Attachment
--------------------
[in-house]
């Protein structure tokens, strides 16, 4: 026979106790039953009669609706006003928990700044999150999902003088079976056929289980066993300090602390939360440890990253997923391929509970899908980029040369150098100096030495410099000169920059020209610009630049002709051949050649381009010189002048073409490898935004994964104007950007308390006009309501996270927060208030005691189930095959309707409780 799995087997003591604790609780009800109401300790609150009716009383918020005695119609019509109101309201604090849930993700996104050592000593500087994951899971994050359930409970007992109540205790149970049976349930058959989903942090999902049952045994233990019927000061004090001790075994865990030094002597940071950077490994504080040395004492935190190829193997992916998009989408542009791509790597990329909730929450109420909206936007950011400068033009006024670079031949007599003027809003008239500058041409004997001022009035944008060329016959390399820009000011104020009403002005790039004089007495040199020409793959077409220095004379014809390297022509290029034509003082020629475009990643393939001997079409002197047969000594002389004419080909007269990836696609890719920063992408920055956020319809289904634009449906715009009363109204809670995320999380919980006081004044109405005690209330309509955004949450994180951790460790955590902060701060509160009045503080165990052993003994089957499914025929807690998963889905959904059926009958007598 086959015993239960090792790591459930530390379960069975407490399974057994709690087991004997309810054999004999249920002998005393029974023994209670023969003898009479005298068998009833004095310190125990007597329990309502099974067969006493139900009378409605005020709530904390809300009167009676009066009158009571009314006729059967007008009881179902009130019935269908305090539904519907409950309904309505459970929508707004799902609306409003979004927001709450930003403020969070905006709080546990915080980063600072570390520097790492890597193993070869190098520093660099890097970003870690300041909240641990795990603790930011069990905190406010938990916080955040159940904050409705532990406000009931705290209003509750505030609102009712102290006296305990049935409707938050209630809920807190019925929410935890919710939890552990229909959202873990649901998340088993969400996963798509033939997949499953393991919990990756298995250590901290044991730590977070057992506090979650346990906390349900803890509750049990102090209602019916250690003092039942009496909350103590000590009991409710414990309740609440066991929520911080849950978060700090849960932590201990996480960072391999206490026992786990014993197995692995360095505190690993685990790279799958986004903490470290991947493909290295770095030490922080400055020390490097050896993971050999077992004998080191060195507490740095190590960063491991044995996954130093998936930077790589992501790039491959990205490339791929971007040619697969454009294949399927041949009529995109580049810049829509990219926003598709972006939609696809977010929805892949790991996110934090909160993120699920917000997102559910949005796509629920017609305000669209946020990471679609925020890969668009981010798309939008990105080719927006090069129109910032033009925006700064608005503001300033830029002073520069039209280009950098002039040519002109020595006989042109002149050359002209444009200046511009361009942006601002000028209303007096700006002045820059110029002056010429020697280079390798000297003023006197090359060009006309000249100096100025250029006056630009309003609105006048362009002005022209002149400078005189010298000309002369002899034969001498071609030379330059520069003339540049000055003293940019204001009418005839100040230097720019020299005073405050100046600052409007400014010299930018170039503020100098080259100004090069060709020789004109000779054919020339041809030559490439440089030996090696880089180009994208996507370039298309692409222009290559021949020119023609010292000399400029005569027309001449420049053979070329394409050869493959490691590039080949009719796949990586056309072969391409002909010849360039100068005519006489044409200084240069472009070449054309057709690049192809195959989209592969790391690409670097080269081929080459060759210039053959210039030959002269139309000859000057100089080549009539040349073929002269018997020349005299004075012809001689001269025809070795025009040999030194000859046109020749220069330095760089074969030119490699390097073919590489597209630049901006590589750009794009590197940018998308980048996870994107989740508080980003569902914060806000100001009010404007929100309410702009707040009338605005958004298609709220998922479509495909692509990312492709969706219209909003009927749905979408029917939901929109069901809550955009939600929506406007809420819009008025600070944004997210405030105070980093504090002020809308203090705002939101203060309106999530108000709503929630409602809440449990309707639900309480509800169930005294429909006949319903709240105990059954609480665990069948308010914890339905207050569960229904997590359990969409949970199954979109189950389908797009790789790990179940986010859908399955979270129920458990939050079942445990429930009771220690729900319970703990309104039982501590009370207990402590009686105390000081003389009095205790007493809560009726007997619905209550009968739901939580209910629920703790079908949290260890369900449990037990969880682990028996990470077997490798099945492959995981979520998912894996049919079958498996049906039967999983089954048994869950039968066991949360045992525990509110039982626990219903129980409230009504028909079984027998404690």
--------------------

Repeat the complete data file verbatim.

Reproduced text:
[in-house]
């Protein structure tokens, strides 16, 4: 026979106790039953009669609706006003928990700044999150999902003088079976056929289980066993300090602390939360440890990253997923391929509970899908980029040369150098100096030495410099000169920059020209610009630049002709051949050649381009010189002048073409490898935004994964104007950007308390006009309501996270927060208030005691189930095959309707409780 799995087997003591604790609780009800109401300790609150009716009383918020005695119609019509109101309201604090849930993700996104050592000593500087994951899971994050359930409970007992109540205790149970049976349930058959989903942090999902049952045994233990019927000061004090001790075994865990030094002597940071950077490994504080040395004492935190190829193997992916998009989408542009791509790597990329909730929450109420909206936007950011400068033009006024670079031949007599003027809003008239500058041409004997001022009035944008060329016959390399820009000011104020009403002005790039004089007495040199020409793959077409220095004379014809390297022509290029034509003082020629475009990643393939001997079409002197047969000594002389004419080909007269990836696609890719920063992408920055956020319809289904634009449906715009009363109204809670995320999380919980006081004044109405005690209330309509955004949450994180951790460790955590902060701060509160009045503080165990052993003994089957499914025929807690998963889905959904059926009958007598 086959015993239960090792790591459930530390379960069975407490399974057994709690087991004997309810054999004999249920002998005393029974023994209670023969003898009479005298068998009833004095310190125990007597329990309502099974067969006493139900009378409605005020709530904390809300009167009676009066009158009571009314006729059967007008009881179902009130019935269908305090539904519907409950309904309505459970929508707004799902609306409003979004927001709450930003403020969070905006709080546990915080980063600072570390520097790492890597193993070869190098520093660099890097970003870690300041909240641990795990603790930011069990905190406010938990916080955040159940904050409705532990406000009931705290209003509750505030609102009712102290006296305990049935409707938050209630809920807190019925929410935890919710939890552990229909959202873990649901998340088993969400996963798509033939997949499953393991919990990756298995250590901290044991730590977070057992506090979650346990906390349900803890509750049990102090209602019916250690003092039942009496909350103590000590009991409710414990309740609440066991929520911080849950978060700090849960932590201990996480960072391999206490026992786990014993197995692995360095505190690993685990790279799958986004903490470290991947493909290295770095030490922080400055020390490097050896993971050999077992004998080191060195507490740095190590960063491991044995996954130093998936930077790589992501790039491959990205490339791929971007040619697969454009294949399927041949009529995109580049810049829509990219926003598709972006939609696809977010929805892949790991996110934090909160993120699920917000997102559910949005796509629920017609305000669209946020990471679609925020890969668009981010798309939008990105080719927006090069129109910032033009925006700064608005503001300033830029002073520069039209280009950098002039040519002109020595006989042109002149050359002209444009200046511009361009942006601002000028209303007096700006002045820059110029002056010429020697280079390798000297003023006197090359060009006309000249100096100025250029006056630009309003609105006048362009002005022209002149400078005189010298000309002369002899034969001498071609030379330059520069003339540049000055003293940019204001009418005839100040230097720019020299005073405050100046600052409007400014010299930018170039503020100098080259100004090069060709020789004109000779054919020339041809030559490439440089030996090696880089180009994208996507370039298309692409222009290559021949020119023609010292000399400029005569027309001449420049053979070329394409050869493959490691590039080949009719796949990586056309072969391409002909010849360039100068005519006489044409200084240069472009070449054309057709690049192809195959989209592969790391690409670097080269081929080459060759210039053959210039030959002269139309000859000057100089080549009539040349073929002269018997020349005299004075012809001689001269025809070795025009040999030194000859046109020749220069330095760089074969030119490699390097073919590489597209630049901006590589750009794009590197940018998308980048996870994107989740508080980003569902914060806000100001009010404007929100309410702009707040009338605005958004298609709220998922479509495909692509990312492709969706219209909003009927749905979408029917939901929109069901809550955009939600929506406007809420819009008025600070944004997210405030105070980093504090002020809308203090705002939101203060309106999530108000709503929630409602809440449990309707639900309480509800169930005294429909006949319903709240105990059954609480665990069948308010914890339905207050569960229904997590359990969409949970199954979109189950389908797009790789790990179940986010859908399955979270129920458990939050079942445990429930009771220690729900319970703990309104039982501590009370207990402590009686105390000081003389009095205790007493809560009726007997619905209550009968739901939580209910629920703790079908949290260890369900449990037990969880682990028996990470077997490798099945492959995981979520998912894996049919079958498996049906039967999983089954048994869950039968066991949360045992525990509110039982626990219903129980409230009504028909079984027998404690």